If you haven't or for those who aren't inclined, the tl;dr (a rotten thing to do on such an involved piece of writing) is that free societies are going to have hate in them. The creation of classes protected from hate erodes that freedom and in effect infantilizes the classes it endeavors to protect. I'm mindful of what you have to say and it pulls at me but I think ultimately everyone is better served by striving for an unbiased system.

  9. #19

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    Quote Originally Posted by LeoNero View Post
    I do think it's a hate crime...TBH I don't even like the concept of a hate crime to begin with what makes is so special? What makes it different from any other crime? Because it's done to a minority? If it were the other way around and 4 white men kidnapped, scalped, gagged, a special needs black person we would get nonstop CNN coverage, Black Lives Matter would cause a ruckus. Further discrimination and bigotry towards Caucasians by the liberal media. Its funny the fact that the conservative media and other non mainstream outlets are covering these stories...I do call the people who did this racist, because it was racially and politically motivated "F*ck White People" "F*ck Donald Trump" That's what they were saying.
    I completely agree with everything you said.

  10. #20

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    There are so many aspects to this story that I want to go over and discuss.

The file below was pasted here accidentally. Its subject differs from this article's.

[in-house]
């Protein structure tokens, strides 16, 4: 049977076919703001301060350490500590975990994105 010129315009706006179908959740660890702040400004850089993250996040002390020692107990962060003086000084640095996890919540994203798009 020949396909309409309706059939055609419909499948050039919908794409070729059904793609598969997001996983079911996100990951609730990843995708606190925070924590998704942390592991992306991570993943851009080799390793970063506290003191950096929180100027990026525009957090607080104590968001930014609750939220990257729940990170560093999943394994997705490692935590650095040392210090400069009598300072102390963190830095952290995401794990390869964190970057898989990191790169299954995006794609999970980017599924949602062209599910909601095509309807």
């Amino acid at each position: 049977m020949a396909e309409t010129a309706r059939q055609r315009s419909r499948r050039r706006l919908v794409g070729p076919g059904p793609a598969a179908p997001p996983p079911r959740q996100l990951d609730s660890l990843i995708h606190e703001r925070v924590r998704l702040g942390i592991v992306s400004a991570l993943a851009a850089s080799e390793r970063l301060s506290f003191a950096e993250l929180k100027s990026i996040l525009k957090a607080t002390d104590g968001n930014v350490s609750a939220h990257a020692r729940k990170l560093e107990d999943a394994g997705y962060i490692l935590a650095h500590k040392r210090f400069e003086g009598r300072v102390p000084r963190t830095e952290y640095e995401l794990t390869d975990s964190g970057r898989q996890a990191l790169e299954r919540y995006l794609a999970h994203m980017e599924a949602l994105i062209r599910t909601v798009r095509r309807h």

First off, there's the question as to whether this counts as a hate crime. From what I've read, it certainly appears to qualify as a hate crime based both on race as well as disability, though I honestly am against special classifications of hate crimes. I know this is one of the rare times I stray away from the liberal consensus. I've read what Starrunner said about them, and while I get what he's saying and generally agree with him most of the time, I just can't get behind hate crimes. Primarily because I just can't get behind judging a person's motive for a crime. I honestly don't care why you murdered someone, or raped them, or beat them. Yes, I care about intent to a certain extent. I do see a difference between a drunk driver who killed someone because they got drunk, were negligent, and killed someone that way, versus someone who killed someone in cold blood. But as long as the intent was "I know what I'm doing. I intend to do this crime, and I'm going to do it", that's all I care about. It's not so much about the hate crimes (Trust me, I have as much rage against them and people who commit these crimes. This isn't about give them weaker sentences) as much as it is me seeing it as a way for those who kill, rape, etc in cold blood, fully intending what crimes they committed, to turn around and say "Hey. I may have raped and killed that poor girl, but I didn't do it for racist reasons. I may be a murderer, but I'm not a bigot. Give me a shorter sentence than the guy who did the same crime, only while screaming the N word and "WHITE POWER!" as he shot her. I don't agree with giving the first guy a shorter sentence because it wasn't a hate crime and he didn't do it out of reasons of bigotry. He still committed the crime and deserves the maximum amount of prison time, racist or not.